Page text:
Looking through my archives, I am reminded of the long flowering period of the indigenous Cape Honeysuckle (Tecoma capensis) in the Eastern Cape. I have photographs of these beautiful orange tubular flowers stretching from September through to May. There is an abundance of them now, both in gardens and in the veld.

While many gardeners trim these fast-growing plants into attractive hedges, I fight a losing battle against its propensity to spread everywhere. Nonetheless, it is evergreen here and forms a usefully dense screen of glossy green leaves – and I am always grateful for its very attractive flowers.

They are rich in nectar and so attract bees and butterflies as well as a number of nectar-feeding birds. Two I have managed to photograph are the Double-collared Sunbird:

Another is a Cape White-eye:

Despite its unruly, rampant growth, the Cape Honeysuckle is drought resistant and so is a welcome inhabitant in our garden, both in the sun and in areas of semi-shade. It is always a delight to see buds forming as they are the forerunners of a blaze of colour, often when we need it most!

NOTE: Click on a photograph if you wish a larger view.

19 thoughts on “CAPE HONEYSUCKLE

  1. Love it!! There is a red bush in my garden that has been flowering for some time which gets a lot of love from the Collared Sunbirds. This reminds me of that. I wonder if honeysuckle will grow here in Mozambique!?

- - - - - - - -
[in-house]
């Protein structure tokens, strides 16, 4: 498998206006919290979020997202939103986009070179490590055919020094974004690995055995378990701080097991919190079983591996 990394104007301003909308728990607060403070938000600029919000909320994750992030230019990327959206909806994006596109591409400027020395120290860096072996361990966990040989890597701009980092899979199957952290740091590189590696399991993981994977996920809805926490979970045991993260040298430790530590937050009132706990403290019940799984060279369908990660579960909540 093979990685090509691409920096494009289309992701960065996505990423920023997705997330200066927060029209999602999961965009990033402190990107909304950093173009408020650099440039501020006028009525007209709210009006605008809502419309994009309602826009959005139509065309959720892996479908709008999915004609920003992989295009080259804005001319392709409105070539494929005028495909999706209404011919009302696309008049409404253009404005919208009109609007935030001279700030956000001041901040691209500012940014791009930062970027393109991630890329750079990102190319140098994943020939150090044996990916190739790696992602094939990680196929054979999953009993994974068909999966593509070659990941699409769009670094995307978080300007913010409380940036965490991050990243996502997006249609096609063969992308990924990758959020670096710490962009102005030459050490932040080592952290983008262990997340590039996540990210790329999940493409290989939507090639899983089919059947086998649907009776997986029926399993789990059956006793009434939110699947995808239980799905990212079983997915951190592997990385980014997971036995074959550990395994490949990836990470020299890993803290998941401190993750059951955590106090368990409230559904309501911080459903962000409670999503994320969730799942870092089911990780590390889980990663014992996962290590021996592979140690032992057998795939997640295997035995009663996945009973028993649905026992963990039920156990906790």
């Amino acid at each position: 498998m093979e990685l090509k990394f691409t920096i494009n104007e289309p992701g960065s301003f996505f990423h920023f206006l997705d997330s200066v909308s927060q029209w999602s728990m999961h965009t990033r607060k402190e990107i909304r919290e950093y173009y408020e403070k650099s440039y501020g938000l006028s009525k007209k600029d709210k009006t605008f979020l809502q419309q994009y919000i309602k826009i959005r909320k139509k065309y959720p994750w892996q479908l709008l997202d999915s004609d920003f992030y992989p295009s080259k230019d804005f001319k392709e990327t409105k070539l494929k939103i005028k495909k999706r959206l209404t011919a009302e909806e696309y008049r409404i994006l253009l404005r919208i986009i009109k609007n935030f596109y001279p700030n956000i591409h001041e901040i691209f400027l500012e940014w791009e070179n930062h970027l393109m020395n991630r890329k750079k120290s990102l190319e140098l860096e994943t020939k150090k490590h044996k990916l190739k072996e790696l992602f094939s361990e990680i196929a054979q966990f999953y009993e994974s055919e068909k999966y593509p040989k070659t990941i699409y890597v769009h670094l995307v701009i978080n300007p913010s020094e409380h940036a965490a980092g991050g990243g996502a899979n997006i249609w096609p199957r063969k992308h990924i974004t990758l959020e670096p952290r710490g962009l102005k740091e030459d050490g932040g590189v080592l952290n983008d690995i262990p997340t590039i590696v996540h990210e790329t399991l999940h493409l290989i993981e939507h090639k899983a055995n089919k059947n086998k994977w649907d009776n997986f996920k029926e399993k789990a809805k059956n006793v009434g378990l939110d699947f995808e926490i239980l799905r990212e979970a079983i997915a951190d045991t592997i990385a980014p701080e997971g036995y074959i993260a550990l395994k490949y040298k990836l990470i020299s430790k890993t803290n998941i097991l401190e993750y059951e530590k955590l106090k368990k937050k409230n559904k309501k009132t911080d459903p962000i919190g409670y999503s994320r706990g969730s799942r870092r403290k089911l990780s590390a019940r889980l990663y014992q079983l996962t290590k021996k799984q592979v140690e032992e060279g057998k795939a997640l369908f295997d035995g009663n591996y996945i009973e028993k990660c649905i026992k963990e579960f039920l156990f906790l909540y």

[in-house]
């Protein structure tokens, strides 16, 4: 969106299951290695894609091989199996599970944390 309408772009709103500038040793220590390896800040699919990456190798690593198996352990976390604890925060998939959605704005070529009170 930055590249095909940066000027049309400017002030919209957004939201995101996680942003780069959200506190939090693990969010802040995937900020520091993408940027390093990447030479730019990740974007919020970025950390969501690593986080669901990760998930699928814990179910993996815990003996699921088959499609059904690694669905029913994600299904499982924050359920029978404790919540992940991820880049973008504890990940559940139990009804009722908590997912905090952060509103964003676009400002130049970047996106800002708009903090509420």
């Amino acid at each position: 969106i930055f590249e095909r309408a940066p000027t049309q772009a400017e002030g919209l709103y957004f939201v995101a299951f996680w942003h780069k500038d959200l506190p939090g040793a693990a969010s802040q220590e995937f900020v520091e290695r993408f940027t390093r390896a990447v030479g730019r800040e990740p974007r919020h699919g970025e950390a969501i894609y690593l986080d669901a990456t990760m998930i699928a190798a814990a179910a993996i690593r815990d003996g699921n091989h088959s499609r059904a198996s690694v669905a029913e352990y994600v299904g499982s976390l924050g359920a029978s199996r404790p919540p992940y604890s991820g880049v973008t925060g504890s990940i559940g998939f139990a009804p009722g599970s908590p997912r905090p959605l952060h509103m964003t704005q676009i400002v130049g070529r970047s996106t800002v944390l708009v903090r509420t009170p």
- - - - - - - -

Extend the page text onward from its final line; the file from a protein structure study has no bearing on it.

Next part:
2. We’ve had a yellow variety in our little garden for 5 years and six months ago I also planted an orange-flowered specimen. I love that they grow so wild and leave them to it – the more they screen off of the neighbours the better – as well as the amount of insects and birds they bring to the garden.


  3. Ek is lief vir Kaapse kanferfoelie. Ek het twee kleure in my tuin en hulle blom steeds. Die suikerbekkies boer daar. Baie dankie vir die pragtige foto’s en inligting, Anne. Altyd lekker om op jou blog te kuier.


    • whose energy, though it has to be held in check, relentlessly– and thankfully– produces bright flowers in their parents garden, and in ours. (Just returned from a family visit. They live in southern California, where all kinds of flowers abound in nature, as in backyards and elementary schools.)


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